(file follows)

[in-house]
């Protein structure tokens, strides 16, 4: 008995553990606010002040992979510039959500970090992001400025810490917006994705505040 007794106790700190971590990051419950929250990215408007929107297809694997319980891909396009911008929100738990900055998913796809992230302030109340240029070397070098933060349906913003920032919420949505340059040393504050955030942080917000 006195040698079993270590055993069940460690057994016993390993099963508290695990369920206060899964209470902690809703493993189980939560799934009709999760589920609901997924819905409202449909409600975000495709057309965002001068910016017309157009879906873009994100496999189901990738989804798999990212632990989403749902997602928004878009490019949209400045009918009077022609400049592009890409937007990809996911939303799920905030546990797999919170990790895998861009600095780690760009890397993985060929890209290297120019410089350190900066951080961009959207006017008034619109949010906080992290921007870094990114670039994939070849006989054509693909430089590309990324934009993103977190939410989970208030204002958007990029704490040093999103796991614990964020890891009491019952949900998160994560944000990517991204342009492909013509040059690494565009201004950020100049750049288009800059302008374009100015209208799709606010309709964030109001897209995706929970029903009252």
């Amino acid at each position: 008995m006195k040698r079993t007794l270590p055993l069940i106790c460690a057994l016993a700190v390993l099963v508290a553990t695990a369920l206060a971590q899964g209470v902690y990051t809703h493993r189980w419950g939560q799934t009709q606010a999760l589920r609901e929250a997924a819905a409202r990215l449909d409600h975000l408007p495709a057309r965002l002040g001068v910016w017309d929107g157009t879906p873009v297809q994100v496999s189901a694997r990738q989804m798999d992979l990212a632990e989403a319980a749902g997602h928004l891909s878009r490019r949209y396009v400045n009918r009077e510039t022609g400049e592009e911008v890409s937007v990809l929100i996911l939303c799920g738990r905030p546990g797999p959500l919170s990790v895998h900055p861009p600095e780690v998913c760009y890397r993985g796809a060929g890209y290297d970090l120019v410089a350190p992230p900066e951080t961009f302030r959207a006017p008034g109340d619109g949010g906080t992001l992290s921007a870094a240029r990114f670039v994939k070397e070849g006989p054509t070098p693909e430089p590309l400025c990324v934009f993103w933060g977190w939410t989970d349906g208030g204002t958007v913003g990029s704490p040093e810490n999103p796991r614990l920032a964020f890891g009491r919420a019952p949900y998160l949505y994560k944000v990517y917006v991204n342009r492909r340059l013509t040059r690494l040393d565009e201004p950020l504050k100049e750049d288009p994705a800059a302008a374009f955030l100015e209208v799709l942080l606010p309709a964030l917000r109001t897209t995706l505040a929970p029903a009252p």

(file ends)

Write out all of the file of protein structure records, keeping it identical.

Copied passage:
[in-house]
């Protein structure tokens, strides 16, 4: 008995553990606010002040992979510039959500970090992001400025810490917006994705505040 007794106790700190971590990051419950929250990215408007929107297809694997319980891909396009911008929100738990900055998913796809992230302030109340240029070397070098933060349906913003920032919420949505340059040393504050955030942080917000 006195040698079993270590055993069940460690057994016993390993099963508290695990369920206060899964209470902690809703493993189980939560799934009709999760589920609901997924819905409202449909409600975000495709057309965002001068910016017309157009879906873009994100496999189901990738989804798999990212632990989403749902997602928004878009490019949209400045009918009077022609400049592009890409937007990809996911939303799920905030546990797999919170990790895998861009600095780690760009890397993985060929890209290297120019410089350190900066951080961009959207006017008034619109949010906080992290921007870094990114670039994939070849006989054509693909430089590309990324934009993103977190939410989970208030204002958007990029704490040093999103796991614990964020890891009491019952949900998160994560944000990517991204342009492909013509040059690494565009201004950020100049750049288009800059302008374009100015209208799709606010309709964030109001897209995706929970029903009252």
């Amino acid at each position: 008995m006195k040698r079993t007794l270590p055993l069940i106790c460690a057994l016993a700190v390993l099963v508290a553990t695990a369920l206060a971590q899964g209470v902690y990051t809703h493993r189980w419950g939560q799934t009709q606010a999760l589920r609901e929250a997924a819905a409202r990215l449909d409600h975000l408007p495709a057309r965002l002040g001068v910016w017309d929107g157009t879906p873009v297809q994100v496999s189901a694997r990738q989804m798999d992979l990212a632990e989403a319980a749902g997602h928004l891909s878009r490019r949209y396009v400045n009918r009077e510039t022609g400049e592009e911008v890409s937007v990809l929100i996911l939303c799920g738990r905030p546990g797999p959500l919170s990790v895998h900055p861009p600095e780690v998913c760009y890397r993985g796809a060929g890209y290297d970090l120019v410089a350190p992230p900066e951080t961009f302030r959207a006017p008034g109340d619109g949010g906080t992001l992290s921007a870094a240029r990114f670039v994939k070397e070849g006989p054509t070098p693909e430089p590309l400025c990324v934009f993103w933060g977190w939410t989970d349906g208030g204002t958007v913003g990029s704490p040093e810490n999103p796991r614990l920032a964020f890891g009491r919420a019952p949900y998160l949505y994560k944000v990517y917006v991204n342009r492909r340059l013509t040059r690494l040393d565009e201004p950020l504050k100049e750049d288009p994705a800059a302008a374009f955030l100015e209208v799709l942080l606010p309709a964030l917000r109001t897209t995706l505040a929970p029903a009252p």